Under the bright lights of Haas Pavilion, a freshman gymnast stands alone. As the first one up on the first rotation of the first meet of the season, the nerves grow until they are almost too overwhelming to handle.
The gymnast eventually finds his composure, glancing at the coaches one last time before beginning his routine. After stepping off the mats with his very first hit of his college career, he is immediately surrounded by a crowd of upperclassmen. Welcome to Cal, they said.
Fast forward four years.
It’s senior and team captain Yu-Chen (Miles) Lee’s last routine of the 2022 season on the biggest collegiate stage. After one last fist bump with his coaches, he locks his eyes on the parallel bars. The nerves are creeping up on him — the stadium is too alien and the crowd is too loud for comfort. But Lee tries to block everything out, and takes one last deep breath as he prepares to mount.
As planned, Lee hit his final parallel bars routine. Although he wasn’t able to achieve All-American status, he accumulated a remarkable seven for seven hit rate when combined with his performance from the previous day. Closing out the season as one of the few Cal gymnasts to qualify for the NCAA finals, he had once again proven that he’s the one his coaches and teammates can count on to hit every routine.
“Whatever Miles does, he has a great passion towards it,” said freshman Sean Shimizu. “He’s definitely the person I look up to most because he’s responsible, on top of things and a really good gymnast.”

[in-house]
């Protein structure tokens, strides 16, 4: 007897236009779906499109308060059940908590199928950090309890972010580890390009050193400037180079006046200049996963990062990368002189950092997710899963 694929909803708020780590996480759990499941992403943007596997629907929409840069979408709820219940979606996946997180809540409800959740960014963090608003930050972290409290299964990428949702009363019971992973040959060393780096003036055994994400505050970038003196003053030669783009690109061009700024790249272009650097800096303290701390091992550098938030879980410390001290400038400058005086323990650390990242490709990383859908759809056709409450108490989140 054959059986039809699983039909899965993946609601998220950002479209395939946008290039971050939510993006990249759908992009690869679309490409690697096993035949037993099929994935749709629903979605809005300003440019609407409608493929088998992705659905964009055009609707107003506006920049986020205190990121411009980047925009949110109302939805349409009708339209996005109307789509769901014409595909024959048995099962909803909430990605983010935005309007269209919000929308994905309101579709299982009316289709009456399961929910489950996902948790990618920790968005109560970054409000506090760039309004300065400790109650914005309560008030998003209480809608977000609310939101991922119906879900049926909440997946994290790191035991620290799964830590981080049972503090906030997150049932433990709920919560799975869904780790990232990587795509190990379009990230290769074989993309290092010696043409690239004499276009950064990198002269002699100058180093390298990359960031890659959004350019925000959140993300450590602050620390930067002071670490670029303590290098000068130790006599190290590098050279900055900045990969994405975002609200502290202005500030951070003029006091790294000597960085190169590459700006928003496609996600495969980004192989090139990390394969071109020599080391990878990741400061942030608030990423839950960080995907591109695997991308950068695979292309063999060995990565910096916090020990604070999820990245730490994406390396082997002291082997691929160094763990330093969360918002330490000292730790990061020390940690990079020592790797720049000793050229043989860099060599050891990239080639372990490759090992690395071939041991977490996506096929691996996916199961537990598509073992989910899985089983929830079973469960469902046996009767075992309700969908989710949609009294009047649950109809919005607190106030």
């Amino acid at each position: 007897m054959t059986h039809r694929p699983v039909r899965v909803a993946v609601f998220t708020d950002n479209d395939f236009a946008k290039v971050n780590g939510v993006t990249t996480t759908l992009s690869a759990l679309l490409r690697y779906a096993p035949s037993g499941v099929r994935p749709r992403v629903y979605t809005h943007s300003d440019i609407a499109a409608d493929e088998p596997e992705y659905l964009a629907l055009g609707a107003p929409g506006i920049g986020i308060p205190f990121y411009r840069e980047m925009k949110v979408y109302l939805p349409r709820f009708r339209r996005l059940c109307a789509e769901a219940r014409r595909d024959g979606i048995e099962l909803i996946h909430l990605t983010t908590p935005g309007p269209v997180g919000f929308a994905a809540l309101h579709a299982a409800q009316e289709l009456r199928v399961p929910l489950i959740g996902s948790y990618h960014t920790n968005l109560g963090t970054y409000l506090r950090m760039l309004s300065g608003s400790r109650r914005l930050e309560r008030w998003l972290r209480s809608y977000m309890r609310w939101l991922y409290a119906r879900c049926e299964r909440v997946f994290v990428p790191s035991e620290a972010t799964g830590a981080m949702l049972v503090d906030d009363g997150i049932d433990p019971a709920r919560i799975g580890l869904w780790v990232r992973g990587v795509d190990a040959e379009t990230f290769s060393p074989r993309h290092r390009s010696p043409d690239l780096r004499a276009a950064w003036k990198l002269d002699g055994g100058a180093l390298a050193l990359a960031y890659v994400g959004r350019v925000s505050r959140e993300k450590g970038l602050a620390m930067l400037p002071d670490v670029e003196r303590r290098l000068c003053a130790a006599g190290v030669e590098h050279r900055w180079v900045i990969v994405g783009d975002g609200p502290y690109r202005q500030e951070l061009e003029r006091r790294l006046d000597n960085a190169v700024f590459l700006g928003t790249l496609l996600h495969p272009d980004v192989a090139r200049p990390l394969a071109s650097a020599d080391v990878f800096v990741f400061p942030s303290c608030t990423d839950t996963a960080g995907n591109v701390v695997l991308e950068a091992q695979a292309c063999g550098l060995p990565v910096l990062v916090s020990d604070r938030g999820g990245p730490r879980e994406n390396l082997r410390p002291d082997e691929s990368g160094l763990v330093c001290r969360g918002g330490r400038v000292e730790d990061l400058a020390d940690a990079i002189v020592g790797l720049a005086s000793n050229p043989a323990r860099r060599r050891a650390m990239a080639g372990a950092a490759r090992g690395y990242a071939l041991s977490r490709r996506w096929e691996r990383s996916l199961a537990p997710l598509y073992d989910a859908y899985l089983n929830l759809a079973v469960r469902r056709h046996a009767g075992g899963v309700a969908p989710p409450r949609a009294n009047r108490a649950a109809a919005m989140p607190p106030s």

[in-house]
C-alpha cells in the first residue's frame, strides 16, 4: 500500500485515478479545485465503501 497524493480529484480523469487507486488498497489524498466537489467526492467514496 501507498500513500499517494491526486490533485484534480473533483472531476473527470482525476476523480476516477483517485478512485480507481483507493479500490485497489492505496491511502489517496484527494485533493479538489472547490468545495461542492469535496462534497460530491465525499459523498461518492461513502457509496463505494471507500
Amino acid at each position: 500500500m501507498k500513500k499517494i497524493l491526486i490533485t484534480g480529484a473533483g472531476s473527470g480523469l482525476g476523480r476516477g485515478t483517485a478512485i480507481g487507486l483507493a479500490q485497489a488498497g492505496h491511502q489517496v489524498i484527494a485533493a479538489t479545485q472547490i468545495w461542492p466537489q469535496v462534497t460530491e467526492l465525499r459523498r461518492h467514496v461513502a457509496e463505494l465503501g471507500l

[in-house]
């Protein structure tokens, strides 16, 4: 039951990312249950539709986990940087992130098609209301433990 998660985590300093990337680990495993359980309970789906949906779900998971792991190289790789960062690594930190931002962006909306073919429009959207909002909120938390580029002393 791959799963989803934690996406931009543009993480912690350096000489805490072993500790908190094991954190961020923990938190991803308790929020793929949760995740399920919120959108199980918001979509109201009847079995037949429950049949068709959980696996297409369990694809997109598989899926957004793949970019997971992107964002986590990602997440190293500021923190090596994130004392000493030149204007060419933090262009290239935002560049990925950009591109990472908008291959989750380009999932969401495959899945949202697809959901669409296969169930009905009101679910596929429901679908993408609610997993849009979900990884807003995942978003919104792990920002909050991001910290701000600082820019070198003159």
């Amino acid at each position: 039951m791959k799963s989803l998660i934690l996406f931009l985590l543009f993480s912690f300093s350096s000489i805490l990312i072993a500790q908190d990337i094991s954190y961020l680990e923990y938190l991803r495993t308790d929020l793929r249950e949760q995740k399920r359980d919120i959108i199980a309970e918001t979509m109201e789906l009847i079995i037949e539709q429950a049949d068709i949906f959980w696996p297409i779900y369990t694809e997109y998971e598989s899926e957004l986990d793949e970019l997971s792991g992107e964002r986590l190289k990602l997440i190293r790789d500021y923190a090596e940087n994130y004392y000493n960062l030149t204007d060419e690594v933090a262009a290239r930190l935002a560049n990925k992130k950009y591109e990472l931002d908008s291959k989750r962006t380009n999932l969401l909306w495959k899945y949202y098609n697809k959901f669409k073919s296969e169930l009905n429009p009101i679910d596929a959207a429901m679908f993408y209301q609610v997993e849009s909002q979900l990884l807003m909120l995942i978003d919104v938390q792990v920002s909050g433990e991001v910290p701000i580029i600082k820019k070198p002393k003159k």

Passionate and responsible are only some of the many words his teammates use to describe him. However, he wasn’t born with these traits. The years of training in both Taiwan and the United States polished down his rough edges and taught him to never back down. And it was these experiences that transformed Lee from a shy, nervous kid into the leader he is today.
Before gymnastics, Lee was a martial artist. At first, his parents didn’t want him to follow the path of an athlete. But when they saw the itty-bitty 4-year-old Yu-Chen tumbling around on the mats, they immediately changed their minds.
“There was an undeniable spark of athleticism in him,” his mother said. “Since I didn’t want him to be someone with no hobbies outside of academics, I thought, why not?”
In the seven years he spent practicing martial arts, Lee secured quite a few achievements, including first place in the National Youth Championships of the Republic of China. He would’ve continued down the path of a martial artist with plans of moving to mainland China to train, but his coach was busy with other commitments that held Lee back from proper training. So his parents decided to let him try gymnastics.
It required the skills and flexibility he’d acquired through martial arts, but Lee wasn’t fully convinced until he came across a Taiwanese gymnastics documentary.
“It felt cool seeing all these people tumbling and doing all sorts of cool stuff,” said Lee. “So I wanted to get into it and see how it goes.”
It didn’t go well at first. Most gymnasts begin training at the age of 5 — at 11 years old, Lee was years behind his peers in skills and experience. In addition to the late start, he was also the youngest member of his team and his coach pushed him hard at practice. He would often feel left out and alone in the gym, and eventually gymnastics morphed from a sport he loved into a daily chore.
“In Taiwan, it was really high pressure and people kind of force you to do stuff instead of letting you do what you wanted to do,” Lee said. “I got into it because I thought it was fun but, like every other sport, it was really tough pushing through the repetitiveness and everything.”